For the respondent, there was a brief by Ewing T. Kerr, Attorney General; Harold I. Bacheller, Deputy Attorney General; and Arthur Kline, Assistant Attorney General, all of Cheyenne, and oral argument by Mr. Kerr.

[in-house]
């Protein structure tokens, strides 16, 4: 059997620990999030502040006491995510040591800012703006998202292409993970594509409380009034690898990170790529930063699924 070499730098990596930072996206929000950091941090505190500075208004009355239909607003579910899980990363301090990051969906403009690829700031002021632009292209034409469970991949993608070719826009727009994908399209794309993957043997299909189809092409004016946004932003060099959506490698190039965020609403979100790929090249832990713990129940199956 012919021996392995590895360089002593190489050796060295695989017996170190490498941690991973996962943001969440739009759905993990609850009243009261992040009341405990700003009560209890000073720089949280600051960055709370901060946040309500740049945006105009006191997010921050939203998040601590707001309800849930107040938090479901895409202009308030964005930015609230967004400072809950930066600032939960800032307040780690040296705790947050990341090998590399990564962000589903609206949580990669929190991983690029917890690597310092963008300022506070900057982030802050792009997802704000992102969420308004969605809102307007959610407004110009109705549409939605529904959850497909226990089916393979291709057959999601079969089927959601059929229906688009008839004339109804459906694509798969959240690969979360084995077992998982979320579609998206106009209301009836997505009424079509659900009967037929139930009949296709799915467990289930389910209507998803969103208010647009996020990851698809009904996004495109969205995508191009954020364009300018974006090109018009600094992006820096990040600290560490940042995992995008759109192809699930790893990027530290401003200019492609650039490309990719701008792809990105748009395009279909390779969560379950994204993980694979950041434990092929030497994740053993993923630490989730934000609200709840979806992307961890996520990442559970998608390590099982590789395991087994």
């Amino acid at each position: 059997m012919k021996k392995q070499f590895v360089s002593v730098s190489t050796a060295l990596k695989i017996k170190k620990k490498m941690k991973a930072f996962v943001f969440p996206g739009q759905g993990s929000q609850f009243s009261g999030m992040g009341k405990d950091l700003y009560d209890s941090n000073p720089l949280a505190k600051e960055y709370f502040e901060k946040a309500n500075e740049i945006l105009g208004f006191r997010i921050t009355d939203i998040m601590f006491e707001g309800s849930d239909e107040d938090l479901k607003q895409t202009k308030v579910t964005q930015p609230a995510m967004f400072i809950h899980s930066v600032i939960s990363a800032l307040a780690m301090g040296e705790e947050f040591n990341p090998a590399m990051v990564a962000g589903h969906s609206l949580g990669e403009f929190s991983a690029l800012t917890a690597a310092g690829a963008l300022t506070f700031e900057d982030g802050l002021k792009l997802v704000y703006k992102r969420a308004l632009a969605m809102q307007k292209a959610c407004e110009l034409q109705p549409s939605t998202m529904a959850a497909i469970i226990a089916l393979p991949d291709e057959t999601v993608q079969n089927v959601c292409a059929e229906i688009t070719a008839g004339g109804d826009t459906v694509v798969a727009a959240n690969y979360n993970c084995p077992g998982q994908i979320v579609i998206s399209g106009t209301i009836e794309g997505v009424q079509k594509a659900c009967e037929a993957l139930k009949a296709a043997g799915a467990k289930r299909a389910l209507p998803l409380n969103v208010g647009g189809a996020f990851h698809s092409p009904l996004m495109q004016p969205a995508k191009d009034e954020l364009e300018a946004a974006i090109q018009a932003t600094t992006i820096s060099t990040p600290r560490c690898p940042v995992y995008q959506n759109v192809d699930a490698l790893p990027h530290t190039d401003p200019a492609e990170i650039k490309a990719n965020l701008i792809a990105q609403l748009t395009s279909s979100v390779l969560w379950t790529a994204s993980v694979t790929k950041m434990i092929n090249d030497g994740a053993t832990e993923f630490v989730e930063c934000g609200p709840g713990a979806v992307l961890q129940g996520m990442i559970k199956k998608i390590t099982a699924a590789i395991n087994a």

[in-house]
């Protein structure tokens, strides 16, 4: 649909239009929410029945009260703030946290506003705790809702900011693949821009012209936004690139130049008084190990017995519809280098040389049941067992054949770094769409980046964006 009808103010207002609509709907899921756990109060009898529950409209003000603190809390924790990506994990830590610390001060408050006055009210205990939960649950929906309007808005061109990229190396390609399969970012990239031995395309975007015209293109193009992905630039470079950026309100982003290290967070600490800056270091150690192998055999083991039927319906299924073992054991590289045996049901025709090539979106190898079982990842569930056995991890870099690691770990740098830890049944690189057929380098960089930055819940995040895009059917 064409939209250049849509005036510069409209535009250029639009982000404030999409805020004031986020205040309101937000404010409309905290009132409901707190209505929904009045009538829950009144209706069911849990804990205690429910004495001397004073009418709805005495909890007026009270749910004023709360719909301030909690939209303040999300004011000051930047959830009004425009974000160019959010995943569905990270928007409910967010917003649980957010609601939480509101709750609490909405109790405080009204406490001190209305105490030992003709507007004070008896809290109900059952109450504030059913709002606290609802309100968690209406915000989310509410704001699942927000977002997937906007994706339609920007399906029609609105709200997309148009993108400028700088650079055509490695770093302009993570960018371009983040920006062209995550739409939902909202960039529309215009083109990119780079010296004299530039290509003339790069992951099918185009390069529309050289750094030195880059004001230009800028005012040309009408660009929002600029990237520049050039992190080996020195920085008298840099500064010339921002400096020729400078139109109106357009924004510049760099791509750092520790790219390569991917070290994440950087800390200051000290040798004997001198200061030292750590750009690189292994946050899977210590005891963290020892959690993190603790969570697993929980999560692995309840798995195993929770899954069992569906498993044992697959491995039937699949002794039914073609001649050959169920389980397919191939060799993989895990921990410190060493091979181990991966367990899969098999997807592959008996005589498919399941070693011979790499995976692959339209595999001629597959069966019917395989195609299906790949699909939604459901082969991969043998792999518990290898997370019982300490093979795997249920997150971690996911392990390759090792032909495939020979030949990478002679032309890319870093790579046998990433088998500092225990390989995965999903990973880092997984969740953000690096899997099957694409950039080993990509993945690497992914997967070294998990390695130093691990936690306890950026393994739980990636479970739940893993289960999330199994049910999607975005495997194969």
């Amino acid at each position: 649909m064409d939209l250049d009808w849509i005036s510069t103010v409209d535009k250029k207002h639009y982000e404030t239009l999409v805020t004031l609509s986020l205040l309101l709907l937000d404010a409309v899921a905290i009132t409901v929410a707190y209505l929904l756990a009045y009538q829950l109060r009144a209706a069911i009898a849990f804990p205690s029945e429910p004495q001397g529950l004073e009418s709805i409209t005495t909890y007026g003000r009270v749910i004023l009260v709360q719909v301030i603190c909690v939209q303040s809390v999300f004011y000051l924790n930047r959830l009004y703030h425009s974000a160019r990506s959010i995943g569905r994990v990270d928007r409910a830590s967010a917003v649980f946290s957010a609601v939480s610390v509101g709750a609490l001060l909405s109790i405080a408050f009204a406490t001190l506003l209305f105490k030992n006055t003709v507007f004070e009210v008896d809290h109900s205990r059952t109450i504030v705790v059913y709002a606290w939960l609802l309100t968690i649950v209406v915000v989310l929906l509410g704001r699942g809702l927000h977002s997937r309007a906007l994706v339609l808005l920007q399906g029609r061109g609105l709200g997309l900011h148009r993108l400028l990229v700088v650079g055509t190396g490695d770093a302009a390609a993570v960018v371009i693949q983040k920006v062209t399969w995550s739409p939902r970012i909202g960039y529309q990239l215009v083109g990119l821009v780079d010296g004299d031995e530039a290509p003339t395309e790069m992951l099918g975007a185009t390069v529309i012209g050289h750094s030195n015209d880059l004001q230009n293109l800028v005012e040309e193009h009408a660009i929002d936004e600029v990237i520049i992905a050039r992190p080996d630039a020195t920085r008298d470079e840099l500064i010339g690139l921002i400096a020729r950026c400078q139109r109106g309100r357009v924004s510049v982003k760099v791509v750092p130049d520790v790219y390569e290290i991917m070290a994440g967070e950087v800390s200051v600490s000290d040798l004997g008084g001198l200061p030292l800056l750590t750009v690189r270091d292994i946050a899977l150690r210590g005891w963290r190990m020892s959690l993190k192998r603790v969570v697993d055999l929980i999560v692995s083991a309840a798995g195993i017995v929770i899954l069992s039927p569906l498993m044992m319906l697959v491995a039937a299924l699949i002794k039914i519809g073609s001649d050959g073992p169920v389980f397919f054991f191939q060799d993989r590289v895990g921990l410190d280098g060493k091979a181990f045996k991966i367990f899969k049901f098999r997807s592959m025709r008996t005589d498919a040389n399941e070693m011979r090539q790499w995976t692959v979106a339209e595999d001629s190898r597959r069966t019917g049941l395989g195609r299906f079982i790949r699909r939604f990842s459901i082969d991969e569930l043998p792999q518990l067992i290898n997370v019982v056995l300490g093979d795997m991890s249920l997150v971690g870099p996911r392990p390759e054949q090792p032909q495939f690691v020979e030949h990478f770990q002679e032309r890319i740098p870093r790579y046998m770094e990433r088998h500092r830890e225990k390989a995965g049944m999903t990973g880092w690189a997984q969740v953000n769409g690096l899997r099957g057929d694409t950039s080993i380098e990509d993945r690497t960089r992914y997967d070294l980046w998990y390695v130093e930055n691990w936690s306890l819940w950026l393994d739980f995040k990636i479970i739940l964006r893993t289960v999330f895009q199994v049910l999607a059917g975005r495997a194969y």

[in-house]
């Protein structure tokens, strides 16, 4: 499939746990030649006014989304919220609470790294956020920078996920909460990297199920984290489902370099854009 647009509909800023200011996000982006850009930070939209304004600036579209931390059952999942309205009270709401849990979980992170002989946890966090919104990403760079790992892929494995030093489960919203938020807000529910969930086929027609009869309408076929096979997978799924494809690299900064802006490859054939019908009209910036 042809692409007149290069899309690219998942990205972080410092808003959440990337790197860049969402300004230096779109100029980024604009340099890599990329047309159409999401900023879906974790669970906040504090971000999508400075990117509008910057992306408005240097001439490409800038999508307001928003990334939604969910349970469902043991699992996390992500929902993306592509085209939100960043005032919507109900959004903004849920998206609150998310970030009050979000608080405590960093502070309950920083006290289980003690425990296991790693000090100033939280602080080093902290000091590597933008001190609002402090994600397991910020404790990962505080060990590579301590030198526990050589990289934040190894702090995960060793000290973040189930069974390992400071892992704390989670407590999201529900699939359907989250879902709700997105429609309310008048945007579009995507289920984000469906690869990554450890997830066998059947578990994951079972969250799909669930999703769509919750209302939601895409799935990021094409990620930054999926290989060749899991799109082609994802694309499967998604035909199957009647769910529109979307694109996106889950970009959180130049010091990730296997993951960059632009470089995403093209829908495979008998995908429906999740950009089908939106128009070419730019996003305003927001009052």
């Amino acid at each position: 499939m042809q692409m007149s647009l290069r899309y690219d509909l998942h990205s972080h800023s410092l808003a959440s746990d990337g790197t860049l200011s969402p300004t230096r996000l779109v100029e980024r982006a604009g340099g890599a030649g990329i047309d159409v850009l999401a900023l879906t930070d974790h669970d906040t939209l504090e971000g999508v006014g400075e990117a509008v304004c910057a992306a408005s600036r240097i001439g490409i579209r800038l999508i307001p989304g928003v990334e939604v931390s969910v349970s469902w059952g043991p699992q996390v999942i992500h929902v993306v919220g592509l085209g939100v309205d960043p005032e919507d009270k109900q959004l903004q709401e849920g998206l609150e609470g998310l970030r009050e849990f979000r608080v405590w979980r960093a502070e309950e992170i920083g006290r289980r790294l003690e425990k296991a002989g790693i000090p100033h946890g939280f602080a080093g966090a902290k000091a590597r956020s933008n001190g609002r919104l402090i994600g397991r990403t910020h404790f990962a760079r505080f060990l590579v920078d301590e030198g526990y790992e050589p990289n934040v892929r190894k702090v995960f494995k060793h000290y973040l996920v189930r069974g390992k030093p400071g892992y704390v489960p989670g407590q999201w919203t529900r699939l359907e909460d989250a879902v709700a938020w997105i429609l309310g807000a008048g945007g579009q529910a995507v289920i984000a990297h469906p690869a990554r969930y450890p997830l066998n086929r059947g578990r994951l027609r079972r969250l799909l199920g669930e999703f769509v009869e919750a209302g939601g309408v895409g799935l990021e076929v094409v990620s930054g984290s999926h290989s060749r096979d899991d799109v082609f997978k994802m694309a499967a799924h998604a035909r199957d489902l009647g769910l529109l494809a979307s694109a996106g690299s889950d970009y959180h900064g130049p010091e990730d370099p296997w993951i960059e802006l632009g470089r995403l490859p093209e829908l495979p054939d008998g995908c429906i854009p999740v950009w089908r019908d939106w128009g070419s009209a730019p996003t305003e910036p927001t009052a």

Appellant contends that the court erred in refusing requested instructions on the subject of mitigation. No question of mitigation was involved, except that it would flow from the plea of insanity. The burden of proving sanity rests on the state. The rule applicable under proper circumstances is stated in State v. Pressler, 16 Wyo. 214, cited by appellant, also in the case of State v. Anselmo, 46 Utah 137, 148 P. 1071; Gustavenson v. State, 10 Wyo. 300; State v. Newman, 47 P. 881. The case of State v. Flory, 40 Wyo. 184, cited by appellant, deals with provocation and not insanity. The same is true of the case of People v. Ashland, 128 P. 798. The court submitted to the jury instructions numbered fourteen to twenty inclusive, which, with the exception of number 19, had to do with the sanity of the defendant. All of said instructions were proper and fairly stated the law. Flanders v. State, 24 Wyo. 81; State v. Thomas, 151 N.W. 842. Instruction numbered 17 directed the jury to look at all the facts and circumstances in evidence, relating to defendant's mental condition before the time of and since the killing. The Thomas case relates to the principles of "cooling time," generally recognized by the authorities, where provocation is made a part of the defense. Price v. State, 51 Am. Rep. 322. The photographs referred to as exhibits 3, 4, 5 and 6 were properly admitted as evidence. 16 C.J. 744, Section 1528; People v. Ah Lee, 128 P. 1035. The admission or confession of defendant was taken after defendant had been cautioned that anything he stated therein might be used against him at the trial, and under the well-established rules, it was a voluntary statement. Mortimore v. State, 24 Wyo. 452. The cases cited by appellant do not sustain his contentions. 16 C.J. 948; People v. Vuyacich, 206 P. 1031; Horn v. State, 12 Wyo. 80; State v. Sorrentino, 31 Wyo. 129. The jury had lawful authority to exercise discretion in determining the degree of the crime and when it constituted murder in the first degree, of fixing the penalty therefor. Laws 1915, Chapter 87, Sec. 1; Sec. 33-201, R.S. 1931; State v. Carroll, 52 Wyo. 29. The record shows that defendant had a fair and impartial trial and the judgment should be affirmed.